Additionally, you’re more likely to be considered for a used auto loan than a new one as a bad credit borrower. Most new car buyers are good credit borrowers, since the financed amount is much larger, which can make auto lenders hesitant to approve a borrower with credit challenges.

But, if you’re set on driving the latest and greatest, consider looking into a gently used vehicle in the form of a certified pre-owned (CPO) car. These vehicles are usually just coming off-lease, meaning they’re typically only a few years old, have less than 60,000 miles, and are covered under a warranty. They’re also inspected by a manufactured-certified mechanic before they can be deemed a CPO.

If you’re concerned about buying a used car because you’re worried about possible repairs or breakdowns in the future, know that CPO vehicles come with more peace of mind with that warranty, and that they’ve been thoroughly inspected. They’re usually more expensive than a run-of-the-mill used car, but typically way cheaper than financing a brand-new one.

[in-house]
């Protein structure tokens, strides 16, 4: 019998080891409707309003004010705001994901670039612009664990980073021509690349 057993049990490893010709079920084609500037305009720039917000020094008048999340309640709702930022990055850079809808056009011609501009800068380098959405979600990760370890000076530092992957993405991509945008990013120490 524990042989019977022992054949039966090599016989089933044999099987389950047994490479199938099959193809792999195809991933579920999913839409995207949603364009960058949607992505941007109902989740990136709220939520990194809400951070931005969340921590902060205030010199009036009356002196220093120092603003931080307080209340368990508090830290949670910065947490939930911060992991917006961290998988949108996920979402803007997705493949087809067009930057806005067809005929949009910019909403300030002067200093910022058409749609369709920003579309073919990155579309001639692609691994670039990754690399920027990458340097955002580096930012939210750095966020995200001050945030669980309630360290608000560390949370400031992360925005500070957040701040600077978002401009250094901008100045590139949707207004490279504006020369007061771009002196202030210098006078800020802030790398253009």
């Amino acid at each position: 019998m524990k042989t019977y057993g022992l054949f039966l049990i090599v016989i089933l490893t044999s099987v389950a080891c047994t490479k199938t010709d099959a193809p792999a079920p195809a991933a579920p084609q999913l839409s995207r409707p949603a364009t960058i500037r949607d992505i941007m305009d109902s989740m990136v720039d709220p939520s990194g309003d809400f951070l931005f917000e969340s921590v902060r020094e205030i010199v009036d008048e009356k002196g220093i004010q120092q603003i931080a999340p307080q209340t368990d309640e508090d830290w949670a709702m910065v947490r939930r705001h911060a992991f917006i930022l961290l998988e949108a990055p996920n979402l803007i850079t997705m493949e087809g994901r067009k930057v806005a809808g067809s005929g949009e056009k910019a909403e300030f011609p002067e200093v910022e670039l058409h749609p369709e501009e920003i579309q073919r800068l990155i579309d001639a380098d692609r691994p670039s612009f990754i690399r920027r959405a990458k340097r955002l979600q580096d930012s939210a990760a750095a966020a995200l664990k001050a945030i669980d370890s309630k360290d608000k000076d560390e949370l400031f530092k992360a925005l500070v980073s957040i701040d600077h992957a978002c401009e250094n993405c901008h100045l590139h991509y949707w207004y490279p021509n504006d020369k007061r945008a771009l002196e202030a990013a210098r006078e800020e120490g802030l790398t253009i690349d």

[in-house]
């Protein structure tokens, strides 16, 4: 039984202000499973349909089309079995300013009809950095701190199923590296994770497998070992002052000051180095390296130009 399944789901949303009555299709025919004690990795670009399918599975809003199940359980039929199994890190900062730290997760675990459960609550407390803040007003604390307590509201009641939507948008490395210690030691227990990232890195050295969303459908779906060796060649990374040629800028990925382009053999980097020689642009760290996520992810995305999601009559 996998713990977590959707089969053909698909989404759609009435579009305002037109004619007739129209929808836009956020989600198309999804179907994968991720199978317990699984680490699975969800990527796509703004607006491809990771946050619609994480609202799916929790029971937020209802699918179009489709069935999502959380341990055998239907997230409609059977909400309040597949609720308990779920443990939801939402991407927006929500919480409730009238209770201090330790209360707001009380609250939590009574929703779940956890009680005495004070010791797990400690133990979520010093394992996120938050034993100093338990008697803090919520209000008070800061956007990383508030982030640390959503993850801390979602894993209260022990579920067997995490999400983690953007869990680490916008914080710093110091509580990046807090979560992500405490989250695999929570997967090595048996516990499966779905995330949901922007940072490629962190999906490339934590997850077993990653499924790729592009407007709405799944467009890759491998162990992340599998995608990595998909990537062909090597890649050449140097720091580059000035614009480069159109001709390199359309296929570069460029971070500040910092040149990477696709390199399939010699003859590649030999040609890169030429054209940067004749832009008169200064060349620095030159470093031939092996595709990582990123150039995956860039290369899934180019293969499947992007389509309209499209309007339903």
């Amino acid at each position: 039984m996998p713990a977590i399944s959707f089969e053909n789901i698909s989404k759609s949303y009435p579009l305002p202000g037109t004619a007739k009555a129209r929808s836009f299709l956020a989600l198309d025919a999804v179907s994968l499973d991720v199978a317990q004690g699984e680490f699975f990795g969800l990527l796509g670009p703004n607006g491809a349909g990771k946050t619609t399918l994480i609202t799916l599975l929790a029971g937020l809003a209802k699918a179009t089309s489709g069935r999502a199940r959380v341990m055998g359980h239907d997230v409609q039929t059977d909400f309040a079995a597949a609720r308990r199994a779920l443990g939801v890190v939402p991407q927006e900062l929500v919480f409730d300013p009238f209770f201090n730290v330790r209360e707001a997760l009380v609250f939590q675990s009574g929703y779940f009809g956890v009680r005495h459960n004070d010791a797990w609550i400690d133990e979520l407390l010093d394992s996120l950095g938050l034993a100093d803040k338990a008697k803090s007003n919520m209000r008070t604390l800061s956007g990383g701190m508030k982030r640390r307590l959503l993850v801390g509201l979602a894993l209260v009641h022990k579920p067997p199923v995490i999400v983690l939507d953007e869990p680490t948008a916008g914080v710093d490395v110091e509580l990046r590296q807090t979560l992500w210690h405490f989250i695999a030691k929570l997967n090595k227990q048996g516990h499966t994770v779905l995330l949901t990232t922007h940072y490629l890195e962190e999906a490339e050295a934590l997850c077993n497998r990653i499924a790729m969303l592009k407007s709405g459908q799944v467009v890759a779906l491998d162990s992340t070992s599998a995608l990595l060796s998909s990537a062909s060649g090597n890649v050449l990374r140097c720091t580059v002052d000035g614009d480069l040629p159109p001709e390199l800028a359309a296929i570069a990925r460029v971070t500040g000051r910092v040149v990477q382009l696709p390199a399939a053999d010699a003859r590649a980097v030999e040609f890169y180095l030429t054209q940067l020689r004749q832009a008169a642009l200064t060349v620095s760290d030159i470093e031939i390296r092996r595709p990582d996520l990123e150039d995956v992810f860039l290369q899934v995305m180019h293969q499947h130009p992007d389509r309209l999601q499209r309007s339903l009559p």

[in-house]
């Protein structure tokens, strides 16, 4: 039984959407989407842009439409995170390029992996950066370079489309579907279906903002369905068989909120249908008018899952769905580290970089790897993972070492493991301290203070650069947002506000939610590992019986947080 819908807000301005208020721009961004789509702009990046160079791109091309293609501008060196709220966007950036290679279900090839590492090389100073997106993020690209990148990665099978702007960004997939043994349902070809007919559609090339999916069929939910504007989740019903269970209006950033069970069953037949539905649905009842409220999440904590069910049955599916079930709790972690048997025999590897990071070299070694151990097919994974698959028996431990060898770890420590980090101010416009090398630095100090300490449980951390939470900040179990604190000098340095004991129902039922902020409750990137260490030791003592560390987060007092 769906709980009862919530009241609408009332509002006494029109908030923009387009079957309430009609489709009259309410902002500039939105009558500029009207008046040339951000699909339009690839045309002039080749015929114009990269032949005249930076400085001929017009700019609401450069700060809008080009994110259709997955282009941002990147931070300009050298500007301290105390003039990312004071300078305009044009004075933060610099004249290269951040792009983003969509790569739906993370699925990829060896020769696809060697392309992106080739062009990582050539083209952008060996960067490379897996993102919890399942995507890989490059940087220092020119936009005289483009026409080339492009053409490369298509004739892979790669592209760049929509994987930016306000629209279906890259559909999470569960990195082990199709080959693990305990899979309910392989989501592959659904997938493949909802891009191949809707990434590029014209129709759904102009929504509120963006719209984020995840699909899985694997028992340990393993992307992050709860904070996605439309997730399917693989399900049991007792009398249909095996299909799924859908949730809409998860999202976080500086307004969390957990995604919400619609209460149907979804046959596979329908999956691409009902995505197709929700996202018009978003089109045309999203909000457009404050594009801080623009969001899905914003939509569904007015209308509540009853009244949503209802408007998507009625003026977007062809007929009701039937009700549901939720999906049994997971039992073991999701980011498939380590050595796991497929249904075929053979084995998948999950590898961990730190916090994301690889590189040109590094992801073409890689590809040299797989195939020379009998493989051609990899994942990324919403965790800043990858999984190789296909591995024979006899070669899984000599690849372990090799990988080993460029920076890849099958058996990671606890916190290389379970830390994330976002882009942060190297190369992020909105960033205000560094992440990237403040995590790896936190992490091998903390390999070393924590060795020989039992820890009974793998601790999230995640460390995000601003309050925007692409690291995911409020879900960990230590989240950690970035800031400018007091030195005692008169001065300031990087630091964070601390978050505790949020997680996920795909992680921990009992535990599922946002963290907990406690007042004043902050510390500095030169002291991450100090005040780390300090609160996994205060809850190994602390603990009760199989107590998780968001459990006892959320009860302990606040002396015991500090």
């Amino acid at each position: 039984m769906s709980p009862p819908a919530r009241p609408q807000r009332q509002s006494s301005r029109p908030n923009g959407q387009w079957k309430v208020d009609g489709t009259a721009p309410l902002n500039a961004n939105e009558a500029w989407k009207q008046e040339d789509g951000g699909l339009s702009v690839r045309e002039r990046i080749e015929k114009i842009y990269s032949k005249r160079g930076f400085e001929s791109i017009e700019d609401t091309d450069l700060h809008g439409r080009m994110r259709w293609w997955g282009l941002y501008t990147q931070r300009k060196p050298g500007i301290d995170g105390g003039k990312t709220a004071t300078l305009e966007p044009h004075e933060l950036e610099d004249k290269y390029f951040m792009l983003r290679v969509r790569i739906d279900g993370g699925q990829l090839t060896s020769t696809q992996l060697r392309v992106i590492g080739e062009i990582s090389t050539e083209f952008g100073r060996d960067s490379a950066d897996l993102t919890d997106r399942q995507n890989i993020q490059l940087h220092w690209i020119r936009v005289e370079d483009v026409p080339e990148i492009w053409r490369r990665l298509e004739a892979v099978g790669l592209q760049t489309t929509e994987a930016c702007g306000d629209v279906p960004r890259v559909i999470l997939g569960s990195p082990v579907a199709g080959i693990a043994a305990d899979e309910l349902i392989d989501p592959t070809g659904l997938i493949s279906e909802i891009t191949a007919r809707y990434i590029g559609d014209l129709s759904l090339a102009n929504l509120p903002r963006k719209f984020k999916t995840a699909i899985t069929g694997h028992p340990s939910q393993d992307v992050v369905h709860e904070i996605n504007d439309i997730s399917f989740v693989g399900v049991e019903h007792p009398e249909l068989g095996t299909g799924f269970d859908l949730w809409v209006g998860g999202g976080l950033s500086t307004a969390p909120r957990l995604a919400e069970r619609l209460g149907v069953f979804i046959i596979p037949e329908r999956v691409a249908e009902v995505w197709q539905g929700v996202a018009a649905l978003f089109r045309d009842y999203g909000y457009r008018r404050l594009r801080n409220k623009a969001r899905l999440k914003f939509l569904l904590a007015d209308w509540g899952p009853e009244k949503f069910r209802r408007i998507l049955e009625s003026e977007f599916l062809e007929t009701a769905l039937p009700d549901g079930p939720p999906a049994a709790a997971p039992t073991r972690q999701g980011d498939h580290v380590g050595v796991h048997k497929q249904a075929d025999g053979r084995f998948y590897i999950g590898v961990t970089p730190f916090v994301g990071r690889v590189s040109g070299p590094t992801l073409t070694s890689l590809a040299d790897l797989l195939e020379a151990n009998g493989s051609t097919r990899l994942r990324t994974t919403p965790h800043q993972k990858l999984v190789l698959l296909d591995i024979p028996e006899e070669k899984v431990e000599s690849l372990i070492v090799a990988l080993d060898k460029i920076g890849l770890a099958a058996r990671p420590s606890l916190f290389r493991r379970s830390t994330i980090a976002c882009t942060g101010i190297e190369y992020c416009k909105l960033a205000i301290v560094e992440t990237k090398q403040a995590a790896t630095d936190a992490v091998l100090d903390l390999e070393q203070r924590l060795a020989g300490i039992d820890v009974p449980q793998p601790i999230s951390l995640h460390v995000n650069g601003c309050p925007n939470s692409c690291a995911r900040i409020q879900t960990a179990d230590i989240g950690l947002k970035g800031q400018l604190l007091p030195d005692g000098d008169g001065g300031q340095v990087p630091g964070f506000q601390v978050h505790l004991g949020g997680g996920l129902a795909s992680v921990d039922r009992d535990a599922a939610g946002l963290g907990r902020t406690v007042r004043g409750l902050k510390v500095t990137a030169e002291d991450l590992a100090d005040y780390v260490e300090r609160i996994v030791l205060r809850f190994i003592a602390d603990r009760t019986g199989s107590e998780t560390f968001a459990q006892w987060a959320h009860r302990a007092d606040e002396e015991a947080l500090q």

Finding a Dealership With Bad Credit Options

Now that you can see how a used car loan can benefit you as a borrower with bad credit, it’s time to increase your chances of getting the loan you need. Having bad credit can mean being turned away for auto financing if you’re not working with the right lender.

It’s discouraging, to say the least, but there are dealerships with resources to assist bad credit borrowers. Dealers that are signed up with bad credit car lenders are called special finance dealerships. The catch? They can be hard to find sometimes.